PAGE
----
Do health and social care services work well for older residents?Download (PDF 615KB)
Summary of report content
Healthwatch Tower Hamlets conducted a series of engagement events with 136 local residents to evaluate the NHS Long Term Plan in terms of residents' experiences and expectations. They focussed on prevention, personalisation, primary care and improving neighbourhoods. Alongside the engagement events, online surveys were used to gather feedback from 104 people with feedback from 108 people through other data collection activities. However, Healthwatch Tower Hamlets focussed on 162 respondents who were aged over 65 years.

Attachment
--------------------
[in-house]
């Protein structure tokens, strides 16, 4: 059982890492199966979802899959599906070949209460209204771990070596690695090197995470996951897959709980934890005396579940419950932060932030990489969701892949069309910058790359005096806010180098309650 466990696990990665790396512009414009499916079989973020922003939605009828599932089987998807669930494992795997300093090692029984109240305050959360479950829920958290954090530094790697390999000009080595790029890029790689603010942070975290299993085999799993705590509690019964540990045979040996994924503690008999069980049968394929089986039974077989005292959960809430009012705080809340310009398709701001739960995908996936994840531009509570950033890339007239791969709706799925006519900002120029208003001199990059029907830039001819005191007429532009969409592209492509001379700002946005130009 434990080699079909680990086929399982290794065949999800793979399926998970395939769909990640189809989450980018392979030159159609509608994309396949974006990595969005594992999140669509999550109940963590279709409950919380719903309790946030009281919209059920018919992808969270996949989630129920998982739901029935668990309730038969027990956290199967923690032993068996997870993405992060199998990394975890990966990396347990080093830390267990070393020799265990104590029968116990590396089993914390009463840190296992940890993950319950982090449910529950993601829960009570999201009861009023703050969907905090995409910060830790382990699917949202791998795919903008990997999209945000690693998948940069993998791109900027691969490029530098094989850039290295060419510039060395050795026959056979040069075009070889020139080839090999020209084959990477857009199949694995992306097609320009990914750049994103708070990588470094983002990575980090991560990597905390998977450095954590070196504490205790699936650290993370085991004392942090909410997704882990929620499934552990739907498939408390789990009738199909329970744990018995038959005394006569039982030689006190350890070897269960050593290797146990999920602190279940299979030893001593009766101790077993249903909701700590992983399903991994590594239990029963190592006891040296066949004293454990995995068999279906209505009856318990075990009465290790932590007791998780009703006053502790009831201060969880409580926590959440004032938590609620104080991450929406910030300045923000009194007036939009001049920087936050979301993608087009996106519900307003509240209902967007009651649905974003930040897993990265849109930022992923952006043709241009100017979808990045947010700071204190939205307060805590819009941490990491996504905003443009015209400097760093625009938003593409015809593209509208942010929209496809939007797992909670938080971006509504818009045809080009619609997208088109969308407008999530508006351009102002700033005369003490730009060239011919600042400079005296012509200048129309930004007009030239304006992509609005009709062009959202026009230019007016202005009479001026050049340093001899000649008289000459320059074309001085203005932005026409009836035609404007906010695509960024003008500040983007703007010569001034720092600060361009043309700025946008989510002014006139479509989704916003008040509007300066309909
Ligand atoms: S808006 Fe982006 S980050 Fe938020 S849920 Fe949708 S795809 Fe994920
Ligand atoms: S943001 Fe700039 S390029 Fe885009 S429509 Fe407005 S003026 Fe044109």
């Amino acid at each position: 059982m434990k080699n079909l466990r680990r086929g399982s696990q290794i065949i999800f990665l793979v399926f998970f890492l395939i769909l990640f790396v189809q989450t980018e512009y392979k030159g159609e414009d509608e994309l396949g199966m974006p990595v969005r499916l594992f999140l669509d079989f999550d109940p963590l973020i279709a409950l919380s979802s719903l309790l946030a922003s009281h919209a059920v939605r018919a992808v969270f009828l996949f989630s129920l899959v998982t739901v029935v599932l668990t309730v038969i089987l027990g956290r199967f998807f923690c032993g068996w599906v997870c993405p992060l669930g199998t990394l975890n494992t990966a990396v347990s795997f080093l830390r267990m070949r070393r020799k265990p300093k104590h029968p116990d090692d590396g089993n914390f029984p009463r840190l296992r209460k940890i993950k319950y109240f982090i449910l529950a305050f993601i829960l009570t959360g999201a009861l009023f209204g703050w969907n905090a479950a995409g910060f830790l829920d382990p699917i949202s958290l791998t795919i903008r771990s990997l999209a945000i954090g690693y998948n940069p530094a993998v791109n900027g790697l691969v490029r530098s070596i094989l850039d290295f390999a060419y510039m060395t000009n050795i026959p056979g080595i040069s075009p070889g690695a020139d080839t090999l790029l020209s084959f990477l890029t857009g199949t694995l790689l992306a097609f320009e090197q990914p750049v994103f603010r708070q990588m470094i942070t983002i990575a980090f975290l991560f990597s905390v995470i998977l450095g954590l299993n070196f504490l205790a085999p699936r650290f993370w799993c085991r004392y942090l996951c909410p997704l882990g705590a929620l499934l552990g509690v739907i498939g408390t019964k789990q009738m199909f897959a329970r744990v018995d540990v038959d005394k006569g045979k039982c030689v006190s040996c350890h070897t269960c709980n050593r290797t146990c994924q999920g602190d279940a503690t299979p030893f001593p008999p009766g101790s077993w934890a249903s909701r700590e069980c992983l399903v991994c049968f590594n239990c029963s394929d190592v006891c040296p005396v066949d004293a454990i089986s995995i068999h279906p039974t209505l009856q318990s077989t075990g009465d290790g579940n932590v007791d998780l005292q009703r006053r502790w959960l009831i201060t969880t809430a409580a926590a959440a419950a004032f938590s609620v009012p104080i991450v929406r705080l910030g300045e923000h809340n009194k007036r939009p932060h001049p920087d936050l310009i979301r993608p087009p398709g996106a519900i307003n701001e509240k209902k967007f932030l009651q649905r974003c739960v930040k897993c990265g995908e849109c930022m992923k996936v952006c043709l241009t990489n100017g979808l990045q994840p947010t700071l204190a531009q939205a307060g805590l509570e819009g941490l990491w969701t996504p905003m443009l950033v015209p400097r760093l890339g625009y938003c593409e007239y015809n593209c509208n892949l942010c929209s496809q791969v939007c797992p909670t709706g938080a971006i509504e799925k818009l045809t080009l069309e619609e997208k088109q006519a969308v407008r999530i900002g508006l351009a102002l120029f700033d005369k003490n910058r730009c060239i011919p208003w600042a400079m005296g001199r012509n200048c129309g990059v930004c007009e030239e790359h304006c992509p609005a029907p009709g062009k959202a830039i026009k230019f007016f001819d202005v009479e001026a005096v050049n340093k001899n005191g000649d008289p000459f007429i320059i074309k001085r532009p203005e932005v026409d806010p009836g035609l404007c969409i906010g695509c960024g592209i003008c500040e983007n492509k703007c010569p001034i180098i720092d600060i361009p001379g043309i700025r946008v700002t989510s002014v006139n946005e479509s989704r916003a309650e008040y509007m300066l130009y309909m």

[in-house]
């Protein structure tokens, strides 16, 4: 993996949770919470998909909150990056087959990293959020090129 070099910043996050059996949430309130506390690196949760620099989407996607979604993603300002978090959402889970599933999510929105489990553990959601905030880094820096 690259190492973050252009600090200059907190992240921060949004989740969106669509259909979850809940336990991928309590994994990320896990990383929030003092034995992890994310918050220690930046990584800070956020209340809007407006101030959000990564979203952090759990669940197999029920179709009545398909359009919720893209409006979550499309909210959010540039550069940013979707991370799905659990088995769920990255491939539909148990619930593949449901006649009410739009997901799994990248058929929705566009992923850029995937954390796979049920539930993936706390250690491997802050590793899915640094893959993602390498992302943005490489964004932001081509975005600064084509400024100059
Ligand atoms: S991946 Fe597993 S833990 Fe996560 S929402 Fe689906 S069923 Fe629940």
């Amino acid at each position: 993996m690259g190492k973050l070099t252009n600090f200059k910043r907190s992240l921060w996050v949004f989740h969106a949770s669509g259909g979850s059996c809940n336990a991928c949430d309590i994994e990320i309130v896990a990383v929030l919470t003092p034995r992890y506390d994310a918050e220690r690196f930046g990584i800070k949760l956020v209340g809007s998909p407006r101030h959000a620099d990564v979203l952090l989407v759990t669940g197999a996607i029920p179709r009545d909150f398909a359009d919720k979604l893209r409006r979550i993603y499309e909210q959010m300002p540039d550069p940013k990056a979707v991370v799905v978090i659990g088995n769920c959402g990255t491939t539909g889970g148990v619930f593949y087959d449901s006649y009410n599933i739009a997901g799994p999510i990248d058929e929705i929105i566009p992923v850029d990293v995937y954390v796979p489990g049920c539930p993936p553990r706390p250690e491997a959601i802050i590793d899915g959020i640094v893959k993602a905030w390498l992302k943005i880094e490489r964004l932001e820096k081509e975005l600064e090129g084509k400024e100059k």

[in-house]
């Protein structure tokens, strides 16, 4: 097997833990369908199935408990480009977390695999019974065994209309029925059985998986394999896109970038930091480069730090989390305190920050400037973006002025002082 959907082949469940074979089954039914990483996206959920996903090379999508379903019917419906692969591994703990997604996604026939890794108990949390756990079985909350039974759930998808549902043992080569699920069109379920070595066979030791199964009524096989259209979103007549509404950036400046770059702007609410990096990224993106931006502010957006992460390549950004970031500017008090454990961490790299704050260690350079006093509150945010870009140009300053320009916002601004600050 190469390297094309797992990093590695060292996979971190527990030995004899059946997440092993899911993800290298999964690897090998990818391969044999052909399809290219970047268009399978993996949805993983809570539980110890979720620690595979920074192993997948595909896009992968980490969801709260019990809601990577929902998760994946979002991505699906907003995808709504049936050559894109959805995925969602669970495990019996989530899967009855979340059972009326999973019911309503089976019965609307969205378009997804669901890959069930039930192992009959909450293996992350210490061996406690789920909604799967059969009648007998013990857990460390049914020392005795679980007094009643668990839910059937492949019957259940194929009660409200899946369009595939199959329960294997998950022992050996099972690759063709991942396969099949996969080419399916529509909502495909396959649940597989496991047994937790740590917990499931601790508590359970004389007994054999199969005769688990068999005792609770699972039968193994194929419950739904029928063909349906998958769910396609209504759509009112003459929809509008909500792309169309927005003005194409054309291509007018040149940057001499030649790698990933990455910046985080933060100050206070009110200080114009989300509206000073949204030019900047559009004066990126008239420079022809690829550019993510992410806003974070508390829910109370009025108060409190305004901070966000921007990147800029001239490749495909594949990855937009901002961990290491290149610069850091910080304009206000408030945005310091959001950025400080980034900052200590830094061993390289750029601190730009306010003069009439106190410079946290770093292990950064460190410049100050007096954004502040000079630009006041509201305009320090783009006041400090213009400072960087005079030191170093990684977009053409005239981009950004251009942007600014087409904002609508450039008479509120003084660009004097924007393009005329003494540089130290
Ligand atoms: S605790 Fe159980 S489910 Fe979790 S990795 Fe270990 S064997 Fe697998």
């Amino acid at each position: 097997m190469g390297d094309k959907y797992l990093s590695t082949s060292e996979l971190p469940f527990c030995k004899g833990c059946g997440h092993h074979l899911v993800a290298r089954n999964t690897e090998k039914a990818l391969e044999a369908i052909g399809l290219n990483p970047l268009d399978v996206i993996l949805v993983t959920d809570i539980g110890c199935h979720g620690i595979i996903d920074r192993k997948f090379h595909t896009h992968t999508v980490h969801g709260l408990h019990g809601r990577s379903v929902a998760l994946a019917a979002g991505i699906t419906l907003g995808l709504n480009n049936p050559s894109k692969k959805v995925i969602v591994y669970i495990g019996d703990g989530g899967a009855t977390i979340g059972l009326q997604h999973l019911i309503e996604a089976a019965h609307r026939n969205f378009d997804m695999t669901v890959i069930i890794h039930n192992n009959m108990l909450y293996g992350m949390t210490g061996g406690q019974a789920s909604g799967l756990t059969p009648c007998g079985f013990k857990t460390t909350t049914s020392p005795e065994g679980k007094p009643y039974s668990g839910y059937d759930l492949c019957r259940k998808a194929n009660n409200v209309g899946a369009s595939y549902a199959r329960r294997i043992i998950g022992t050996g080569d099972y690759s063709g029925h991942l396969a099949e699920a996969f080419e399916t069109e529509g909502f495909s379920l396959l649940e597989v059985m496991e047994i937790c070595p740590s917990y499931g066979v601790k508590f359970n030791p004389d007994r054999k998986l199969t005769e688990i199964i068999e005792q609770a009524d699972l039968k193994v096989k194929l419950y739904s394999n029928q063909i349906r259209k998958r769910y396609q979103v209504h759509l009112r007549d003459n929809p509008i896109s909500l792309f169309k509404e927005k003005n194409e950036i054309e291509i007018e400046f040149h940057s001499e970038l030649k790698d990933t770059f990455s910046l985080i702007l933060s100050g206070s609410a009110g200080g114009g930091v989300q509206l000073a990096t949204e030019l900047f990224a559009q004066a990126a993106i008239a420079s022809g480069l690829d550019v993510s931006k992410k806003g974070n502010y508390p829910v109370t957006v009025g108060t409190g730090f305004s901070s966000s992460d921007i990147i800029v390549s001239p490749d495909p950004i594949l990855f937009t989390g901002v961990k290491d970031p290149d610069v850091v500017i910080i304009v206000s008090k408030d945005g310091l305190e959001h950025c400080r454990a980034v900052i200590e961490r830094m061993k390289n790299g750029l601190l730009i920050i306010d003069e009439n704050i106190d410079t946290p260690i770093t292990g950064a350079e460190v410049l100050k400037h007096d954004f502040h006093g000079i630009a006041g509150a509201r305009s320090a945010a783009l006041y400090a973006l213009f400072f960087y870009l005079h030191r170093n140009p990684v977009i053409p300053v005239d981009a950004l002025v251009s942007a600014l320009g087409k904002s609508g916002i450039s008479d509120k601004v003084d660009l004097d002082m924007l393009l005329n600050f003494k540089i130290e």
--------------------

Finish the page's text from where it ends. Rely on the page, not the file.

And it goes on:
The report stated that older people found air pollution, community safety and transport to be barriers to being active. Older people liked to be able to access more health and social care services from their own home, including better provision of home care, as well as home visits from district nurses and GPs. The suggestion, based on previous research, that bespoke financial management and budgeting classes should be offered to older people to alleviate uncertainty about their financial situation was welcomed by participants. Additionally, residents highlighted poor communication from GP surgeries on issues such as appointments, health checks and tests. Older people tend to have lower levels of internet literacy, which means that improvement plans based on improving digital access or introducing online tools may be less beneficial to them than for other demographics. In terms of service prioritsation, a proritising exercise involving currency stickers, led to the finding that older people were more likely to prioritise hospitals and older people’s services, and less likely to prioritise prevention, mental health and learning disability services compared to the general population.